Fast Funds suspends service, others accepting only U.S. cash
With no new bank stepping forward by Tuesday’s deadline, cash transfer services that are still operating on island announced they would no longer accept Cayman Islands currency.
Jamaica National, which handles transactions for several cash transfer company brands in the Cayman Islands, said its operations will continue but the companies will accept only U.S. dollars as of this week.
Meanwhile, the Cayman Islands Monetary Authority and the Ministry of Financial Services confirmed that JN Money Services, MoneyGram and Quik Cash will remain open. Fast Funds suspended its cash transfer services as of Monday, according to a joint statement from the ministry and CIMA.
Cayman National Bank was the only bank in Cayman to offer services to the remittance companies since Fidelity Bank closed its Western Union franchises last month.
Cayman National gave JN and the others until Aug. 25 to find a new bank. Despite talks facilitated by the Financial Services Ministry and CIMA, Cayman National adhered to this week’s deadline to get out of the increasingly risky business of helping transfer cash around the world.
JN Money Services General Manager Leesa Kow told the Cayman Compass that the company’s account with Cayman National closed Tuesday. “Negotiations with other banks in Cayman continue,” she said by email.
JN handles transactions for MoneyGram and Quik Cash.
Many expatriates rely on services like MoneyGram and Western Union to send cash remittances home to support their families. Last year, people in Cayman sent more than $180 million overseas, according to CIMA data, with $110 million of that going to Jamaica. Workers here sent about $23 million to the Philippines in 2014 and more than $12 million each to Honduras and the U.S. over the year, according to CIMA.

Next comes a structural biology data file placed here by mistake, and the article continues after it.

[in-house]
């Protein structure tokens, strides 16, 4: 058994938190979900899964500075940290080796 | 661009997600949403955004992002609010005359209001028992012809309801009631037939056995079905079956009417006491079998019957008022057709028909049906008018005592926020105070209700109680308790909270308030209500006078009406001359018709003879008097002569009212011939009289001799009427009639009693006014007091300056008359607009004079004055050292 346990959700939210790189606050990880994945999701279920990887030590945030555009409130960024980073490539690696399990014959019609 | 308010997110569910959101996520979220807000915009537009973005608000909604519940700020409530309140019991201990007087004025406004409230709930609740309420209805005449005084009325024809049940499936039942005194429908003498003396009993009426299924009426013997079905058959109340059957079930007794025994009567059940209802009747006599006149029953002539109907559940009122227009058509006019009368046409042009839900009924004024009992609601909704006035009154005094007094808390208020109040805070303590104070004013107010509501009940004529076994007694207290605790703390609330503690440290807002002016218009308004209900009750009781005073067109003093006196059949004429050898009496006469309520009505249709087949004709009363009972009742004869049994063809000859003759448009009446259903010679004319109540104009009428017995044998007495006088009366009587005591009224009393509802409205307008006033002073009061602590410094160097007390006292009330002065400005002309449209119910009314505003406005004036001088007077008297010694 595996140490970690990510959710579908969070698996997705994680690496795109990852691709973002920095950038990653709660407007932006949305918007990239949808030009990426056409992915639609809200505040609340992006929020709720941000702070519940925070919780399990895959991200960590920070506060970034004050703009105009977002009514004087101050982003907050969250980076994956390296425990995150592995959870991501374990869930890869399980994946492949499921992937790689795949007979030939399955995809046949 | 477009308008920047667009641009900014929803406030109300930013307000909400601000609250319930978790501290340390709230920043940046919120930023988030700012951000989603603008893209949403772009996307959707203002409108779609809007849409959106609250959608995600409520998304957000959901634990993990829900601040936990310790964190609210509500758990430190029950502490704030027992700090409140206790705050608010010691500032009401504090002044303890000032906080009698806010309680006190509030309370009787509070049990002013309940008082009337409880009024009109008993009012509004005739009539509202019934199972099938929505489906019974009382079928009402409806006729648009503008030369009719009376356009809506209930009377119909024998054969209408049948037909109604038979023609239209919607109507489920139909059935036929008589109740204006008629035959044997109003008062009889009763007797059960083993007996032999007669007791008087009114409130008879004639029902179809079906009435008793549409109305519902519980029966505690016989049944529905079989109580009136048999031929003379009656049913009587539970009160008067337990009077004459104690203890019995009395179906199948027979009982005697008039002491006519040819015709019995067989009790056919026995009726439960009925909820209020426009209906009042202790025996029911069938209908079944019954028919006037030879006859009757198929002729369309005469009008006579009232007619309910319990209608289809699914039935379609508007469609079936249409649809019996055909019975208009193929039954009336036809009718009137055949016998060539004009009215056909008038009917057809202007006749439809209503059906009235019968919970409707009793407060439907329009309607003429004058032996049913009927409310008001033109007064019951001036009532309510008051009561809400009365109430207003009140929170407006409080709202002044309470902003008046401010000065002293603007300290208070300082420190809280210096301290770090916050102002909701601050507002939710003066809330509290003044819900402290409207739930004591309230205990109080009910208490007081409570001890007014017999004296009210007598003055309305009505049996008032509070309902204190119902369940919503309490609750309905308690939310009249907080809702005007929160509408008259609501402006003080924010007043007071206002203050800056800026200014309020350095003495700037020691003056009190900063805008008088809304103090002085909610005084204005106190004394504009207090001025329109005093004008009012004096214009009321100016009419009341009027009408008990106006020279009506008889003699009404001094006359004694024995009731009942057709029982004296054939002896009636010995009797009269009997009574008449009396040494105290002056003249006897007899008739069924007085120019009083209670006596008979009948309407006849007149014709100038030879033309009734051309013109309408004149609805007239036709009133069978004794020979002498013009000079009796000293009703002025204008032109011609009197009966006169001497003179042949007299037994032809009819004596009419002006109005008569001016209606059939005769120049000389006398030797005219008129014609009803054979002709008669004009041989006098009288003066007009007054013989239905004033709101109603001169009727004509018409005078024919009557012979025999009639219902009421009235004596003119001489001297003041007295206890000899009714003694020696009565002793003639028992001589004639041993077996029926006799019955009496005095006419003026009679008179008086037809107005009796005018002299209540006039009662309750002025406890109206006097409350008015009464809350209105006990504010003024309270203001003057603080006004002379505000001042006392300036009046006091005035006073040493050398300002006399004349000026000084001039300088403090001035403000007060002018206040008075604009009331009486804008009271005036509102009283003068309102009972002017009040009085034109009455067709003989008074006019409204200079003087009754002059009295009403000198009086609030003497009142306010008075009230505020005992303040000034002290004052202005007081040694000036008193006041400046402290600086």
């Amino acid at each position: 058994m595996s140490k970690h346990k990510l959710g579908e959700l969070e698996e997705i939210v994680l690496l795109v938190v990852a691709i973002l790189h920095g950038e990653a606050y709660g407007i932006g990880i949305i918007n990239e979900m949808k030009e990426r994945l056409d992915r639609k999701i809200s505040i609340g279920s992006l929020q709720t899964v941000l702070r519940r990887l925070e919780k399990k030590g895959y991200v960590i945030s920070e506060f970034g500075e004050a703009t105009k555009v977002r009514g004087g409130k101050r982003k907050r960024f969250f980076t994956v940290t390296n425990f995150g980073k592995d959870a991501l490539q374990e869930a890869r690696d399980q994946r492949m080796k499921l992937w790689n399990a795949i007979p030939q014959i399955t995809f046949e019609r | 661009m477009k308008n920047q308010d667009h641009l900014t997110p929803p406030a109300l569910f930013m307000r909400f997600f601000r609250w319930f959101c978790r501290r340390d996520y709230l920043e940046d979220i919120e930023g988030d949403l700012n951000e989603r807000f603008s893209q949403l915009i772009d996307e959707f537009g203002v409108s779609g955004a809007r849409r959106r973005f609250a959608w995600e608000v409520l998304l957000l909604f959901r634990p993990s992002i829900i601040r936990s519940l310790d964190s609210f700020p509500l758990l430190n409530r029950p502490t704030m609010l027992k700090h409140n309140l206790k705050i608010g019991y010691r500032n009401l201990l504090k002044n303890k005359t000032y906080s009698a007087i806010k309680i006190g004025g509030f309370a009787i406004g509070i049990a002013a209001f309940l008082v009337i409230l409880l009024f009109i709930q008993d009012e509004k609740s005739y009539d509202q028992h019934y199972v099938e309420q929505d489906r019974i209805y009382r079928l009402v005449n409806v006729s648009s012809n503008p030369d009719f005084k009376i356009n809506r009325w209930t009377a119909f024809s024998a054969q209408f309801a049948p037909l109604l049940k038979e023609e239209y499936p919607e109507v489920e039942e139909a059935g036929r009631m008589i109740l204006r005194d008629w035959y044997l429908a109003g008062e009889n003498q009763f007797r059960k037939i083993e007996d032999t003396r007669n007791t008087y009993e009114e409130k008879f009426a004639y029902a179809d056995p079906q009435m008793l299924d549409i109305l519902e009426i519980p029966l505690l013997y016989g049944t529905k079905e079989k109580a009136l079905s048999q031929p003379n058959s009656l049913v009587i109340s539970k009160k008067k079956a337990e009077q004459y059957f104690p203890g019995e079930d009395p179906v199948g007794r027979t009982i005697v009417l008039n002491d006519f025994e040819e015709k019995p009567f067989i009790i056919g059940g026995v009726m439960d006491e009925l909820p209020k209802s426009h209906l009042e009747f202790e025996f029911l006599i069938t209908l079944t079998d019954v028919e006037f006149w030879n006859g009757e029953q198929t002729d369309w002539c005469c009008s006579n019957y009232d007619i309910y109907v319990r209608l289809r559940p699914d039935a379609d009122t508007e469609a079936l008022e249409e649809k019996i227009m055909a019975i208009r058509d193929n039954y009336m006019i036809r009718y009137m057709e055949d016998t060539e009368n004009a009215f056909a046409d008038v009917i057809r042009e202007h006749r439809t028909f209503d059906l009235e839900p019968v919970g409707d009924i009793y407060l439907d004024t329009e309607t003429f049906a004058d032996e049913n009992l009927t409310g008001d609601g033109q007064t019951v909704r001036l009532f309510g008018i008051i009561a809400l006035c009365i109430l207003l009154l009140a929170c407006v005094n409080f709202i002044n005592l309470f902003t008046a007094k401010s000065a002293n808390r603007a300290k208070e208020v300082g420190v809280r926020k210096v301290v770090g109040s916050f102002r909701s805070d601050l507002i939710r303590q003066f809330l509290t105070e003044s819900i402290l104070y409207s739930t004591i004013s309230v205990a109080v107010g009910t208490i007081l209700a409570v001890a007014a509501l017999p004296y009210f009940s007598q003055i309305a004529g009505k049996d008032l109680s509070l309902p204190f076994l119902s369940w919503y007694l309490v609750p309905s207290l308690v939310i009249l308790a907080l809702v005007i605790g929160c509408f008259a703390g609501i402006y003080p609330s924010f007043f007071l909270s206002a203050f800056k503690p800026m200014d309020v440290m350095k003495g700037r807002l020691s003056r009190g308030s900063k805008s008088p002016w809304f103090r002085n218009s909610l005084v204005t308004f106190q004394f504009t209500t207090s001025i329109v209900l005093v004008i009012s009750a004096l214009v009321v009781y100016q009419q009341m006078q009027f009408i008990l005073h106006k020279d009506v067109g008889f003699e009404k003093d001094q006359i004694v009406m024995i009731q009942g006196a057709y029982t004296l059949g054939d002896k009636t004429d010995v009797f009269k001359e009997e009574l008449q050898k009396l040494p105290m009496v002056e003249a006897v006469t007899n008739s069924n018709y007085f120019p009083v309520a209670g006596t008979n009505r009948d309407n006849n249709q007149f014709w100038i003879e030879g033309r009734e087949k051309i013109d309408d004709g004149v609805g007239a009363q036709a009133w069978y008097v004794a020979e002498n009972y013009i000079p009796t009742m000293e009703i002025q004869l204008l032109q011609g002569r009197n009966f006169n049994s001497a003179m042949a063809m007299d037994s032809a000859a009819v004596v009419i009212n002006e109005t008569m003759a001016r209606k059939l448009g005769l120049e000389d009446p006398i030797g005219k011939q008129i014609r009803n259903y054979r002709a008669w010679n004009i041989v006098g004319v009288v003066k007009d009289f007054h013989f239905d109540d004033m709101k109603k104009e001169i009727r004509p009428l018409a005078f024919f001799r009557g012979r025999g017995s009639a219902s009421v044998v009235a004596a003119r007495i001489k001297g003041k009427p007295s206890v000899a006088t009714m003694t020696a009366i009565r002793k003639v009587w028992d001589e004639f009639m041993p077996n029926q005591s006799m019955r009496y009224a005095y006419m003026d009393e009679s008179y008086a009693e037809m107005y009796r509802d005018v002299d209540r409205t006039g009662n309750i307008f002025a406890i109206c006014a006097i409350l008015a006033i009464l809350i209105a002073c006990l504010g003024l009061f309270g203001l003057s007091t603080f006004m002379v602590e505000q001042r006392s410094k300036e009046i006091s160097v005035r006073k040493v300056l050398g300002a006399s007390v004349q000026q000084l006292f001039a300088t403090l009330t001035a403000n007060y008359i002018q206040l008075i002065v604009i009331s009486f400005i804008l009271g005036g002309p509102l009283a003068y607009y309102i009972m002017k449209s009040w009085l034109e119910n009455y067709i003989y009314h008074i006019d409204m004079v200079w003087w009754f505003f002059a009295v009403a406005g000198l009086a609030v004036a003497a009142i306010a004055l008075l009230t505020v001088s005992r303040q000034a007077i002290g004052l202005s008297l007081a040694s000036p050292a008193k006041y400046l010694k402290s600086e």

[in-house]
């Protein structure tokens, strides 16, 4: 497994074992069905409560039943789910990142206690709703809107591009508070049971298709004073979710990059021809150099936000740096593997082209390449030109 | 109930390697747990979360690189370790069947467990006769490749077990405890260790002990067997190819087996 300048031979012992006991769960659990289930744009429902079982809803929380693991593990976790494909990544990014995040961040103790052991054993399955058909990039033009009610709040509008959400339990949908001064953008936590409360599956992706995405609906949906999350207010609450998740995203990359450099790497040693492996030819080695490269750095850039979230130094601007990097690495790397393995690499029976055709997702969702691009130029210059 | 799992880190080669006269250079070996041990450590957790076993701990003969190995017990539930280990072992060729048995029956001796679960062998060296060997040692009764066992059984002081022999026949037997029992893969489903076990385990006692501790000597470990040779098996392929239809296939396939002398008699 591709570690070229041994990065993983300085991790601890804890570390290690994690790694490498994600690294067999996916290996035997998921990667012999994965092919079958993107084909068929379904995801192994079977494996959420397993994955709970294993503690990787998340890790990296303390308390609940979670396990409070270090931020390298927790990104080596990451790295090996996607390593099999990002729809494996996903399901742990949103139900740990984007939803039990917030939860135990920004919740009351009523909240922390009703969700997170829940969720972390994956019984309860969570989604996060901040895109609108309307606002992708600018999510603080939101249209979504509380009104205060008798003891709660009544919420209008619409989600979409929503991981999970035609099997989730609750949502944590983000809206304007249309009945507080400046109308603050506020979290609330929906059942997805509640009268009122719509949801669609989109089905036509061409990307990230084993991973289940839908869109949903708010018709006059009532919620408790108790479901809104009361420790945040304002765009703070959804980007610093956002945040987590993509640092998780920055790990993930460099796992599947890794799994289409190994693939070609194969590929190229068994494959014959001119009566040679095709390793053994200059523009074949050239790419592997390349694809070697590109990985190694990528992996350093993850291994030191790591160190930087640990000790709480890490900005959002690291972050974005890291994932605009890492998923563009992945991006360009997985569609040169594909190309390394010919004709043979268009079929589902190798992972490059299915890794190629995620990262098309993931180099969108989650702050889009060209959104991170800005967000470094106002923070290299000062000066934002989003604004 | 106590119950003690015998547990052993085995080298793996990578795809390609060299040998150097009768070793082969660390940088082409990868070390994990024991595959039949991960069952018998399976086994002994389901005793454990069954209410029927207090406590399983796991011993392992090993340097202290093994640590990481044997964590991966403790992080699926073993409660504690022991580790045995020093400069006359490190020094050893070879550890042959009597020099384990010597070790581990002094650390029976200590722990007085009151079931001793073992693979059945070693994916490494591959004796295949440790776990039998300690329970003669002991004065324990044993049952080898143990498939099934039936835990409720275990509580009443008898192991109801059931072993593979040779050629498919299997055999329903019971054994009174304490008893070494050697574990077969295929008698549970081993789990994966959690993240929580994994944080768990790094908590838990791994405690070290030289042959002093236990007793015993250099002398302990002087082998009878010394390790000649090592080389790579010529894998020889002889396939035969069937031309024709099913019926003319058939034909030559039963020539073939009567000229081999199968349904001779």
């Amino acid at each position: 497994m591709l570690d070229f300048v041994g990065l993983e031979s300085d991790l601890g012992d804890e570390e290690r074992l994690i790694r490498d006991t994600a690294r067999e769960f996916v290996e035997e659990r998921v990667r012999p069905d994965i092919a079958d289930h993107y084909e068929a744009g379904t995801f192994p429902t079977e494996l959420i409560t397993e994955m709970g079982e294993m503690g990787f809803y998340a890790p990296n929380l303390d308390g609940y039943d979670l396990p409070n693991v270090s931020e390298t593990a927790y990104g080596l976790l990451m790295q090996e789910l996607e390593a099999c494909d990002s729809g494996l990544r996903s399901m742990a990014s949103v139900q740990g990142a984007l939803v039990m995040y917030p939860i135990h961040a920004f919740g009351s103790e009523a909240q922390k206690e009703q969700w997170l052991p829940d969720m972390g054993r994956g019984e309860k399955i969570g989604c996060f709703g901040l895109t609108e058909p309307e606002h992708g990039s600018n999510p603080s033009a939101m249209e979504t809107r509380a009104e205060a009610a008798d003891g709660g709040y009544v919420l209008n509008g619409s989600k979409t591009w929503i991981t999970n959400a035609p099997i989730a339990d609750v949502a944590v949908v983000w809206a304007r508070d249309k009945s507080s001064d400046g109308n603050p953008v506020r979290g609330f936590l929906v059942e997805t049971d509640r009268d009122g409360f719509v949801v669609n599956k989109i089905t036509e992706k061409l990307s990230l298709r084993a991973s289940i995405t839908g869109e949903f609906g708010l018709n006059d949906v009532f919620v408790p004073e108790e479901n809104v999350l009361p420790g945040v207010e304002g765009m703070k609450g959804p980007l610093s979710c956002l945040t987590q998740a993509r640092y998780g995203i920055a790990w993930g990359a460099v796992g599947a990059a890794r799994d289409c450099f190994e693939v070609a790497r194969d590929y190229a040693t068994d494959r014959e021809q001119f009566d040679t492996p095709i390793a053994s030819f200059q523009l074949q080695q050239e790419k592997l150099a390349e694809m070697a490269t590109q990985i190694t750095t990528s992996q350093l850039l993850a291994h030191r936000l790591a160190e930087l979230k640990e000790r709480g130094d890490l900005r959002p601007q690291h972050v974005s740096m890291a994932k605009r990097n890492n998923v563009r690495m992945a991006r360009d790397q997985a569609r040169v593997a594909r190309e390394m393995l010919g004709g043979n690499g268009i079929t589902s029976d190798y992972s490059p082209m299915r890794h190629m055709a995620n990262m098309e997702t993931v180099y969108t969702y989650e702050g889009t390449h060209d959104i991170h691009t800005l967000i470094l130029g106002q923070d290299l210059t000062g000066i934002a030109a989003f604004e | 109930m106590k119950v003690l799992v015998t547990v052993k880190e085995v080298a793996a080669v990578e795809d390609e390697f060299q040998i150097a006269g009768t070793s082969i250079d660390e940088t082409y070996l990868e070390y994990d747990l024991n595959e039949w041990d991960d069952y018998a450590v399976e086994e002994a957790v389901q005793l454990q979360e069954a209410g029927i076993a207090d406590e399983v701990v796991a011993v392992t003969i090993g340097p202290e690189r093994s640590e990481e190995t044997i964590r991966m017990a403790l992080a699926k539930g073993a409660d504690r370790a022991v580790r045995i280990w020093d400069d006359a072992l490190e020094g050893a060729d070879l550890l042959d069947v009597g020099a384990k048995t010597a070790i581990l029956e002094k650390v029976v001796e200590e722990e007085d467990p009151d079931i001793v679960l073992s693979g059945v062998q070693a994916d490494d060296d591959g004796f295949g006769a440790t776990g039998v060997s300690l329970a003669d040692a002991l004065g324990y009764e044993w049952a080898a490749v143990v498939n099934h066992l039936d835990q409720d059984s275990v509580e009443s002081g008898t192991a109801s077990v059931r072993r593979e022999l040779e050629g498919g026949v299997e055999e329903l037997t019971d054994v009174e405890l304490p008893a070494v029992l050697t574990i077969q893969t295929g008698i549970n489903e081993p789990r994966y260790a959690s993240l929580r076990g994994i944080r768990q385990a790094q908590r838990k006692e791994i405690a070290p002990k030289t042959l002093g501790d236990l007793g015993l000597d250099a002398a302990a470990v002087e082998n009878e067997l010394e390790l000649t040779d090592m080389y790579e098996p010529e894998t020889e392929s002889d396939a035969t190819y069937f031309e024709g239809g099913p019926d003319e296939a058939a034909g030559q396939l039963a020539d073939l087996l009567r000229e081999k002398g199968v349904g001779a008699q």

The joint statement noted that the remaining companies “have established new arrangements that will allow them to continue providing remittance services for Cayman Islands customers; and Western Union remains in fruitful discussions with interested parties, with the view of re-establishing operations as soon as possible.”
Neither JN nor regulators said what those alternative arrangements are. Money transfer companies need a local bank to deposit the cash and transfer funds.
Cayman National has declined to comment on the negotiations or why it decided to close the accounts for the remittance companies.
Fidelity Group, which owns the local Fidelity Bank, closed its popular Western Union counters last month, along with its Western Union operations in the Bahamas and Turks and Caicos. Fidelity Group’s board voted on July 17 to close the remittance services and the next day shuttered the eight counters in Cayman, which were mainly in grocery stores.
Fidelity’s Cayman CEO, Brett Hill, said at the time that increasing regulation on cash transfer services was becoming more expensive to deal with while fees the bank collected were getting lower.
“Banks are trying to de-risk,” he said. “It’s getting harder and harder to bank this business.”
In a July interview, Ms. Kow of JN said the due diligence for banks can be onerous, but the ability to send cash back home is essential for countries that rely on expat labor. “There are serious implications for this country if immigrant workers can’t send money home,” she said.
Financial Services Minister Wayne Panton said in a statement last month, “While any commercial decisions regarding money-services businesses are a matter for the businesses and the banks to make themselves, Government and CIMA are arranging these discussions in order to address concerns on both sides, with the aim of ensuring that options remain open to consumers.”
The minister said that Cayman National initially gave the remittance companies until the end of July to find a new correspondent bank, but then pushed the deadline back until Aug. 25.